Termites are not always pests, says a study looking at their role in the dry land ecosystem. Wikimedia Commons

Large termite mounds are crucial to stopping deserts from spreading into semi-arid ecosystems, besides making these areas more resilient to climate change, says new research.

The "pests" slow the spread of deserts by providing a moist refuge for vegetation on and around their mounds.

"This study demonstrates that termite mounds create important refugia for plants and help to protect vast landscapes in Africa from the effects of drought," said Doug Levey, programme director in the National Science Foundation's Division of Environmental Biology, which funded the research.

The study suggests that ants, prairie dogs, gophers and other mound-building creatures could also have important roles in ecosystem health. The co-author of the study calls the termites the lynchpins in the ecosystem.

In the parched grasslands and savannas, or drylands, of Africa, South America and Asia, internal tunnels used by termites to store nutrients and moisture allow water to better penetrate the soil.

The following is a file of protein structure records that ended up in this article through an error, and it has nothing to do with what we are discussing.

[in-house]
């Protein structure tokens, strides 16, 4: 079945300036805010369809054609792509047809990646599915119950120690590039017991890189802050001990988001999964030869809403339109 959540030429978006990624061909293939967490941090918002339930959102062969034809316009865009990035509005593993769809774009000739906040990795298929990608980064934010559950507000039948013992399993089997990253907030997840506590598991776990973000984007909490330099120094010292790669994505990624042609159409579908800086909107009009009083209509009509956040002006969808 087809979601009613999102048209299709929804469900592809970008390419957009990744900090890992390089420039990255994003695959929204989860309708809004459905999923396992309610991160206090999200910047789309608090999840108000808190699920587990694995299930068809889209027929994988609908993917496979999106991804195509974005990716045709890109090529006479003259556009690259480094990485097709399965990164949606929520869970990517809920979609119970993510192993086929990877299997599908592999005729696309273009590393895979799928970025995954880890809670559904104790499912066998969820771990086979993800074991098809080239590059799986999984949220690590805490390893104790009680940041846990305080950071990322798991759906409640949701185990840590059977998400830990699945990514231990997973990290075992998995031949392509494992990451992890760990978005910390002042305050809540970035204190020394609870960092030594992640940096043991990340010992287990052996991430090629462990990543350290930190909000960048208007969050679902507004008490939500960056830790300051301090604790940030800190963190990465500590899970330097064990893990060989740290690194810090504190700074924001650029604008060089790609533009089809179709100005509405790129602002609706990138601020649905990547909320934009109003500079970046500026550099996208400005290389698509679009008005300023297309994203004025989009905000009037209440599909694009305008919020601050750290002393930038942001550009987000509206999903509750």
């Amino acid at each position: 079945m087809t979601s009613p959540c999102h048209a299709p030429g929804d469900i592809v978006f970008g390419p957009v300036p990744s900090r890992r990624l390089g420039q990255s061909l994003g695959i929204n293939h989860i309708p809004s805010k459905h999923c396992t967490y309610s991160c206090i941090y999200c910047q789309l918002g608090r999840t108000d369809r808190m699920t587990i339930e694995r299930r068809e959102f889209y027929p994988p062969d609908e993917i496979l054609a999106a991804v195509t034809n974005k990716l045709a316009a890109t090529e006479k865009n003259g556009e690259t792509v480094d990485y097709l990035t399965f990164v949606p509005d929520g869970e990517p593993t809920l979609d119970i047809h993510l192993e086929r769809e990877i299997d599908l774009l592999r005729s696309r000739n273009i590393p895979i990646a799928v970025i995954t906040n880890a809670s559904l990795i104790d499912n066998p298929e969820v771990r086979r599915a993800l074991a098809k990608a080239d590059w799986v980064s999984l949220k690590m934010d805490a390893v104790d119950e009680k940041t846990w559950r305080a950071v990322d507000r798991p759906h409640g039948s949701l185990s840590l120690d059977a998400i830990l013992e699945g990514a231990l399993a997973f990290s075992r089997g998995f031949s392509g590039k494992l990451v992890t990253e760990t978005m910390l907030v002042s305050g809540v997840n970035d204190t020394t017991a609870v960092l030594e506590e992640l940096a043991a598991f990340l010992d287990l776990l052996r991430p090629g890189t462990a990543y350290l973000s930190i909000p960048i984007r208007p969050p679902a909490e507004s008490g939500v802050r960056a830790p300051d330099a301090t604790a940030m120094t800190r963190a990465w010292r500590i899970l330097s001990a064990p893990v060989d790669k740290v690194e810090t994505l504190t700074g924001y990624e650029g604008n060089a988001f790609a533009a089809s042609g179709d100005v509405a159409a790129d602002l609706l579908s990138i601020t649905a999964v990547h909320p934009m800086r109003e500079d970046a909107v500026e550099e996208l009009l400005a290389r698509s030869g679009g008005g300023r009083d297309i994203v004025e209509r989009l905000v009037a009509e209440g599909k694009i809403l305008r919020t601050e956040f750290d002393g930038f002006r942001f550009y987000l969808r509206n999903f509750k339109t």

As a result of the underground moisture, plants grow on or near the mounds much like they would under rainfall conditions.

Drylands with termite mounds can survive on significantly less rain than those without termite mounds, found the study.

The research studied the fungus-growing termite species, Odontotermes, but the results apply to all types of termites.

Corresponding author Corina Tarnita, a Princeton University ecologist and evolutionary biologist, said that termite mounds also preserve seeds and plant life, which sprout to life when it rains.

In grasslands and savannas, five stages mark the transition to desert, each having a distinct pattern of plant growth. The termite-mound pattern, however, looks deceptively similar to the last and most critical of the five stages.

Noting that the study has implications for the role of other animals, Robert Pringle, an ecologist and evolutionary biologist at Princeton and co-author of the paper, says: "Exactly what each type of animal does for vegetation is hard to know in advance. You'd have to get into a system and determine what is building the mounds and what the properties of the mounds are. I like to think of termites as linchpins of the ecosystem in more than one way. They increase the productivity of the system, but they also make it more stable and more resilient."

Models incorporating physics and mathematics were used to understand how rainfall influences vegetation growth and its persistence in the presence and absence of termites.